While Peters did not have the ability to change “Don’t Ask, don’t tell,” what leaders say and do matter. The second leadership lesson is how the best leaders anticipate and prepare for events so that they can create systemic change. Admiral Mike Mullen, the 17th Chairman of the Joint Chiefs of Staff, paved the way for repeal of “Don’t ask, don’t tell” by being prepared.

Mullen did not wait for President Barack Obama to announce his intent to repeal “Don’t Ask, Don’t Tell” in the 2010 State of the Union address. In fact, as he would tell me in an interview, the timing of the announcement caught him by surprise. Mullen formed a five-person committee to advise him on the law, its implementation, and pros and cons, when Obama was still a candidate for the presidency. His preparation paid dividends.

Mullen testified before the Senate Armed Services Committee six days after the State of the Union: “I have served with homosexuals since 1968,” Mullen told the committee. “Everybody in the military has, and we understand that…. No matter how I look at the issue, I cannot escape being troubled by the fact that we have in place a policy which forces young men and women to lie about who they are in order to defend their fellow citizens. For me, it comes down to integrity — theirs as individuals and ours as an institution.”

Mullen’s pronouncement was the first time a sitting Chairman of the Joint Chiefs had called for repeal of “Don’t ask, don’t tell” and it created the space for others to do so. In short order, General Colin Powell; General David Petraeus, the head of Central Command and perhaps the most dynamic general since Powell; Army General Raymond Odierno, who led the surge in Iraq; former Vice President Dick Cheney; and others all rallied in support of repeal. The leadership support in favor of repeal in 2010 stood in sharp contrast to the overwhelming opposition to gays serving openly in 1993.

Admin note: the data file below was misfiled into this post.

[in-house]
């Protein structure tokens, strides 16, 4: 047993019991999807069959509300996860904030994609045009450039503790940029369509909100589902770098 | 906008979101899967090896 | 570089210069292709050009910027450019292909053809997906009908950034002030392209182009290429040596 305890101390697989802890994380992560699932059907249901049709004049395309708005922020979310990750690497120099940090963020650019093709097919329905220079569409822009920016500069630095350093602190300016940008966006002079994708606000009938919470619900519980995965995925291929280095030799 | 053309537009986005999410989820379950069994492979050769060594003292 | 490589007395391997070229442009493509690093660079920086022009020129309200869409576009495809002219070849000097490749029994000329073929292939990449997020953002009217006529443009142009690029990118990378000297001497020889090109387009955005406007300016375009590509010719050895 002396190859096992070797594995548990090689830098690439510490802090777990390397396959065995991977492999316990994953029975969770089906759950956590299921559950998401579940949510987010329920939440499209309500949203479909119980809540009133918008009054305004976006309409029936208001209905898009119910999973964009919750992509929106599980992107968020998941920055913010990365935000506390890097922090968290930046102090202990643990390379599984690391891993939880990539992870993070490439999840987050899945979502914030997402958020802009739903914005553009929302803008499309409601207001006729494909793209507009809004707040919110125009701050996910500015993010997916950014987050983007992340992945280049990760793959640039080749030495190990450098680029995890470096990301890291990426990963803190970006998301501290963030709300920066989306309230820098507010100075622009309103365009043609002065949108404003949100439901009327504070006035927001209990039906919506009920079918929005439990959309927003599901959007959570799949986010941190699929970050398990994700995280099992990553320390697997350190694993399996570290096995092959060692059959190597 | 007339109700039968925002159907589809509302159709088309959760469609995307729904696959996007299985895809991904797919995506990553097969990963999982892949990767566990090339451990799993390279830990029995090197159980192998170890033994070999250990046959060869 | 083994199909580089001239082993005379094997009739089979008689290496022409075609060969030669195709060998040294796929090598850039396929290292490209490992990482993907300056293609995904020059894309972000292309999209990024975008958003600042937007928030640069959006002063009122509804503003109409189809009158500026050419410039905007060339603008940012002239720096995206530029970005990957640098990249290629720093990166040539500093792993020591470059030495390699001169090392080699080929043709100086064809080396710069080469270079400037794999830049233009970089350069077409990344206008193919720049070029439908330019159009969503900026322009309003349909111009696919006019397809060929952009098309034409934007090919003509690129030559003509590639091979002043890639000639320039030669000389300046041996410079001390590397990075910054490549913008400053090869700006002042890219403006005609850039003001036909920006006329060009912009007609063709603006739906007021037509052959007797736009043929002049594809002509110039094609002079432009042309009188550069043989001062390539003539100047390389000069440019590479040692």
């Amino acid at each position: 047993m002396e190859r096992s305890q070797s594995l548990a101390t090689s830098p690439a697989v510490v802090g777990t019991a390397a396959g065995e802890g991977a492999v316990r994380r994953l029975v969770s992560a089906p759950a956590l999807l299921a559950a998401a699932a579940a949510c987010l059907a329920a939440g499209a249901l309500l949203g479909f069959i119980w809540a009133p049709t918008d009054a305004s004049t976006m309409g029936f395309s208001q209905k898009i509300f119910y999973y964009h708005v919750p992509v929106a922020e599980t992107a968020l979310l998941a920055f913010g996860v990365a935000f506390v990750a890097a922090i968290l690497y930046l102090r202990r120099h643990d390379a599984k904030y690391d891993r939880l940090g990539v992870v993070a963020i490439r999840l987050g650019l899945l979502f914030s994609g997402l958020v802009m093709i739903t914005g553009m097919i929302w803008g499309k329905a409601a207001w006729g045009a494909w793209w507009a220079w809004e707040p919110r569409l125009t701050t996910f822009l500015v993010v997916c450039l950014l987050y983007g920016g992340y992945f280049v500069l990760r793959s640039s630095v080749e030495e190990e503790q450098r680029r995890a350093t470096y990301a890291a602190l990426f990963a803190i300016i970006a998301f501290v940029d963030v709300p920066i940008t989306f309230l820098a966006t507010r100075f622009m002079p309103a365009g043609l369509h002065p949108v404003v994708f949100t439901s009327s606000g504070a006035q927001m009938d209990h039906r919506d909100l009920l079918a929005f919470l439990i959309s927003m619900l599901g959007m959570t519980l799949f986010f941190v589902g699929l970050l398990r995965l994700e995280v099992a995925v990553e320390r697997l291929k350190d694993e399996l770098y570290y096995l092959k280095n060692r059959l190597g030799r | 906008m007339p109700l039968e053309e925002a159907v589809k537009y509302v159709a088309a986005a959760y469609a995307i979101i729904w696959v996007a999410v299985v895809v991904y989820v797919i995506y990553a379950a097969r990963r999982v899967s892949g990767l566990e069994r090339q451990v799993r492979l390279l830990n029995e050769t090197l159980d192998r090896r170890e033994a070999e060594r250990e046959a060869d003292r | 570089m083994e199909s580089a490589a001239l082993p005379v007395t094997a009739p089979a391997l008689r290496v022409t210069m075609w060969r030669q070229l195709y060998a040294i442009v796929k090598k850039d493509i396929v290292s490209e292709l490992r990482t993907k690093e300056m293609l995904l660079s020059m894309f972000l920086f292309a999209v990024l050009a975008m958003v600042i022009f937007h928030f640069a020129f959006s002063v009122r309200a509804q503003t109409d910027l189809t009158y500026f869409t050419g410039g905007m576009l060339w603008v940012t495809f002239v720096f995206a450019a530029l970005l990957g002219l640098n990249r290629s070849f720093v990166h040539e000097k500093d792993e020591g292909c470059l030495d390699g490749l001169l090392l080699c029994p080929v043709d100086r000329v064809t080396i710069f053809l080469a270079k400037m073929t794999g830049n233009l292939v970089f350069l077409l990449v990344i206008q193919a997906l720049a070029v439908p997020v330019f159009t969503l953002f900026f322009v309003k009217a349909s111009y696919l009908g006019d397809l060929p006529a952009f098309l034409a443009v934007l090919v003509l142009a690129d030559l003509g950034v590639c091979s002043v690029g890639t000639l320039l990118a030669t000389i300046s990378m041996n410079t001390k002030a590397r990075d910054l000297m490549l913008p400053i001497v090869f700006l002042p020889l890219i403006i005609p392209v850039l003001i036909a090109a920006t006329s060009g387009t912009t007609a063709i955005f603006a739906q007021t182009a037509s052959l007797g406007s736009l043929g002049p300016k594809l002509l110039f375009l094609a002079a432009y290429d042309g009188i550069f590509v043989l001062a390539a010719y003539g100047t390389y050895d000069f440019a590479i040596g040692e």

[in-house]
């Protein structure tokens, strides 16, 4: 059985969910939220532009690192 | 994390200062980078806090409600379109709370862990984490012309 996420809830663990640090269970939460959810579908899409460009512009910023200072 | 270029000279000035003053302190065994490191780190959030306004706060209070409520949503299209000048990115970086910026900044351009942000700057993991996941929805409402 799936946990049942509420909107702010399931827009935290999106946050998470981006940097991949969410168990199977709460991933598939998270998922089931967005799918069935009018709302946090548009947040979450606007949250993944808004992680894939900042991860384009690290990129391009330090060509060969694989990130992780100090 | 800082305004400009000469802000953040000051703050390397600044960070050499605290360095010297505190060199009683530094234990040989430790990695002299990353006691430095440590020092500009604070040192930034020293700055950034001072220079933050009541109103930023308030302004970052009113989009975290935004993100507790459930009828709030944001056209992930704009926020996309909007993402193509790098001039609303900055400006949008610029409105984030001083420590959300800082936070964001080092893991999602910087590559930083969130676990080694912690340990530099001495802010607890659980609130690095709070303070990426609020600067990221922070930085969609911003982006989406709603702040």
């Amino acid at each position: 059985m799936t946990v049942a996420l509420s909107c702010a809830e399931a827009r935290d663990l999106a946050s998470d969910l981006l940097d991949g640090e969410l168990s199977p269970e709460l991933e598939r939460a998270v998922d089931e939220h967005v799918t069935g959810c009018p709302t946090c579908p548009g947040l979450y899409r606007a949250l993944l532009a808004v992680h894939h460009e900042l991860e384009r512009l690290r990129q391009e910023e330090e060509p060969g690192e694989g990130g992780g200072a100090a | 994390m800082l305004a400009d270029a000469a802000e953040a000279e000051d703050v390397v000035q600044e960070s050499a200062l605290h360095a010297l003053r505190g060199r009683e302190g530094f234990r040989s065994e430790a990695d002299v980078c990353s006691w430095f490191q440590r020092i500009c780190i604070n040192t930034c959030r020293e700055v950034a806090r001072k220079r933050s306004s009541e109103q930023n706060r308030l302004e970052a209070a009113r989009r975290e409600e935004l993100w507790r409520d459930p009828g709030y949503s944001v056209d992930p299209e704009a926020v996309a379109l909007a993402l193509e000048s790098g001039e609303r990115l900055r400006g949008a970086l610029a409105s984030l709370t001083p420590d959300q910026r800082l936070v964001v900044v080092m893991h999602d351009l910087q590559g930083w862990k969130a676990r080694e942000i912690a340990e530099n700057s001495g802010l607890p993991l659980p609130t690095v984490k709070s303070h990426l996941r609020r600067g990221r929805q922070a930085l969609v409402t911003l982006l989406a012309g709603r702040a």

Mullen understood the issue because he had prepared, he understood the strategic intent of his boss, and he grasped the historic import. At an event celebrating the repeal of “Don’t ask, don’t tell” in 2011, Mullen told the crowd, “It’s pretty easy to stand up and represent the values you have held close for your entire life and be fortunate enough to be in a leadership position where that value actually crosses over in a time and a place and in a way where you as a leader can really make a difference,” Mullen told the crowd. He also had the best one-liner of the evening: “Gay hero was never part of my career plan.”

Leadership leans into problems and tries to solve them whether you serve an NGO, a Fortune 500 company, a small business, an agency or are a legislator. Leadership gathers data and opinion. It frames issues in a values-based argument. It builds support. It solves the problem. It may create a new service or product or address a personnel issue. And on some days, it helps civil rights make a leap forward.



C. Dixon Osburn is a noted advocate for domestic and international human rights and security.

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C. Dixon Osburn

C. Dixon Osburn is a noted advocate for domestic and international human rights and security.